Ayaz said that although climate change is a global phenomenon in which Pakistan has a much smaller contribution in comparison, mangroves can still hold enormous amounts of carbon dioxide emissions from factories in the city. Pakistan’s contribution to global climate change is about 0.4 to 0.8 per cent of global emissions versus the largest contributor, the United States, which releases 24 to 27 per cent of the total emissions, according to a task force report on climate change 2010 by the Planning Commission of Pakistan.

In an industrial city, such as Karachi, where both combustion and breathing — the two major contributors to carbon dioxide emissions — are in high density and the scope of forestry and plantations is low, these plants can serve as mitigating agents of pollution, said Ayaz.

IUCN expert on mangroves Tahir Qureshi said that the vast coastal jungles of mangroves on our coastline in Sindh and Balochistan can also be used to improve the forest wealth of Pakistan. According to him, Pakistan is already on the list of the countries that don’t have enough forests and wildlife. “These coastal plants not only contribute to marine diversity and ecosystems but also attract land biodiversity,” he said. Just like trees on land, mangrove forests can help rejuvinate the ecosystem, catalysing the ecological balance and increasing the flora and fauna.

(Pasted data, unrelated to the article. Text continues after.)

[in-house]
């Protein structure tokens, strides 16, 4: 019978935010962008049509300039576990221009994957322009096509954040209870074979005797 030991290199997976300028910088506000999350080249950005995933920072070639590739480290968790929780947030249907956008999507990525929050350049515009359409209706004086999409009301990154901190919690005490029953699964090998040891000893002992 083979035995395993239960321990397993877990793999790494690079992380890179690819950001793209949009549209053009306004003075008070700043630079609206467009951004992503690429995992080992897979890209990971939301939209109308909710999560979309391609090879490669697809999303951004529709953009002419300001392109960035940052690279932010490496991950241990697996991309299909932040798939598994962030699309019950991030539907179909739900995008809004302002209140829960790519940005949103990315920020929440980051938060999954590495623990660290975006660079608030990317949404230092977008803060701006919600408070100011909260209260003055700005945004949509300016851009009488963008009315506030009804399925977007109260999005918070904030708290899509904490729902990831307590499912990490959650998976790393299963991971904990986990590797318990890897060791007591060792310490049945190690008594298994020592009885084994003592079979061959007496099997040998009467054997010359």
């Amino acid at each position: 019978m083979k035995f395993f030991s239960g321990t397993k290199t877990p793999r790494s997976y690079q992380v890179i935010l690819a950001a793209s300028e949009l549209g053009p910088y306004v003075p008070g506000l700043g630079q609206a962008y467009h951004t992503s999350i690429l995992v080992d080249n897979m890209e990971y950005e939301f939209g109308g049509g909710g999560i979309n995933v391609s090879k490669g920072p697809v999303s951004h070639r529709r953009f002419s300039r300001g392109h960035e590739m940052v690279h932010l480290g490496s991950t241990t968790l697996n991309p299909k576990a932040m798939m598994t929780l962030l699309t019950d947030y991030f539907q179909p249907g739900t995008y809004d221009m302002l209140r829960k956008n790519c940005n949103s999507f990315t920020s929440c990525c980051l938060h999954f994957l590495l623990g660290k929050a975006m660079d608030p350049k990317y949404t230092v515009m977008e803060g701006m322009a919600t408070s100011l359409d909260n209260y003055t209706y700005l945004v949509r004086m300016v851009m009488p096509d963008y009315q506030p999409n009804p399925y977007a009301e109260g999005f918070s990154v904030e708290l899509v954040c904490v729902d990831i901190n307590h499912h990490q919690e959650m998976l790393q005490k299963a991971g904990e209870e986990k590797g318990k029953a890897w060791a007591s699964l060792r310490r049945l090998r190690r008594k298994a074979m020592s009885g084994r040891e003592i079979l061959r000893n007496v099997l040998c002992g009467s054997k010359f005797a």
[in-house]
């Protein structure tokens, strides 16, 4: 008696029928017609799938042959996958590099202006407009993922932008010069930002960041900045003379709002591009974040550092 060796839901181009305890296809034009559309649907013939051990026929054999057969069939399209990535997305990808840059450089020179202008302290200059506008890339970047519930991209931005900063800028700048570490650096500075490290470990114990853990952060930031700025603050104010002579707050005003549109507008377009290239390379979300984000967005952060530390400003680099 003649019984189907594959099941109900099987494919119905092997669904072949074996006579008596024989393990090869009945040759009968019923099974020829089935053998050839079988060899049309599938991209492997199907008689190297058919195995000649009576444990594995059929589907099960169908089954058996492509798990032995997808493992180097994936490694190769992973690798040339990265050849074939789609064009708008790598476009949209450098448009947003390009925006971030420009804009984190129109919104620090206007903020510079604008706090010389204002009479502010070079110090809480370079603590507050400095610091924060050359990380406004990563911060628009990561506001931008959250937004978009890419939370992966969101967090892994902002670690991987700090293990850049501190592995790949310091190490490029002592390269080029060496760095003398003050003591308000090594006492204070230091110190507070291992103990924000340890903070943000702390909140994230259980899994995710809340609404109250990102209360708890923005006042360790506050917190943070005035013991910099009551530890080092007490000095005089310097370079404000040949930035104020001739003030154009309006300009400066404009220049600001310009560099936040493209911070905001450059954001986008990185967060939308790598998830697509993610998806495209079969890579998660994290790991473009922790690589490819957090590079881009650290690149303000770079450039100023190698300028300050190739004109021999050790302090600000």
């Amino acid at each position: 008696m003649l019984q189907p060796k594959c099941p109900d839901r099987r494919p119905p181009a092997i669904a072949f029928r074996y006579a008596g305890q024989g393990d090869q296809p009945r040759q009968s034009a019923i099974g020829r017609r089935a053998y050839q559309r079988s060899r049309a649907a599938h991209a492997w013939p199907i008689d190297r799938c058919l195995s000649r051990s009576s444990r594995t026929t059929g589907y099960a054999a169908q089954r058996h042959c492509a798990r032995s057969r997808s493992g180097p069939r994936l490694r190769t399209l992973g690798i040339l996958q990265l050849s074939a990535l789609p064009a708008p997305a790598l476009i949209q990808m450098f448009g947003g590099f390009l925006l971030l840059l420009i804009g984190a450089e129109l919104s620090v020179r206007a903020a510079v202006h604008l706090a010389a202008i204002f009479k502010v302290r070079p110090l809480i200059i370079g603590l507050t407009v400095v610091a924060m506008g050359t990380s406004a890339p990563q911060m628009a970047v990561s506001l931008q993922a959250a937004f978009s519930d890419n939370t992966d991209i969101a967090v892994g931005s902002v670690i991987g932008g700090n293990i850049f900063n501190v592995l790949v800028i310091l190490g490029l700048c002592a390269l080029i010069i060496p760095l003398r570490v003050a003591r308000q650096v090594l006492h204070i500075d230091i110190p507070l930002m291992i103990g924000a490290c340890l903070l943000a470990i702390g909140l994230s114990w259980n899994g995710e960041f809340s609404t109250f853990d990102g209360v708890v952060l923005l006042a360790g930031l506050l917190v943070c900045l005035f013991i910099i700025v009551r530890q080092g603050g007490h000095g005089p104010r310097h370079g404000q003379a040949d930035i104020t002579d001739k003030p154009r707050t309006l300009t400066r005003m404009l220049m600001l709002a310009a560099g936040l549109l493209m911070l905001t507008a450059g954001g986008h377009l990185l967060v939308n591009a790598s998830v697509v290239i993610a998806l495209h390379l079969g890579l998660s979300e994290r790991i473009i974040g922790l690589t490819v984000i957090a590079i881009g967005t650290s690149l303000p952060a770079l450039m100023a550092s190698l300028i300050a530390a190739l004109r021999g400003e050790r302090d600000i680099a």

“These spindly shrubs that thrive on the interface between land and sea, attract birds, animals and insects, their wood can be used for timber, the leaves for animal fodder, and they can hold soil, preventing soil erosion,” he said.

According to the Pakistan climate change report, the forest cover for Pakistan is expected to increase from 4.9 per cent of the total land area in 2005 to 5.2 per cent in 2010 and six per cent by 2015.

Since mangroves hold so much carbon, destroying mangroves also releases substantial amounts of carbon dioxide gas, which is why protecting the coastal habitat of mangroves is all the more important. “Our resources are being wrecked through aquaculture, agriculture, timber extraction and real estate development,” said Qureshi.

Mangrove forests that spanned over 600,000 hectares till 1950 have shrunk to 86,000 hectares now, which is a major concern, he added.

Published in The Express Tribune, March 31st, 2011.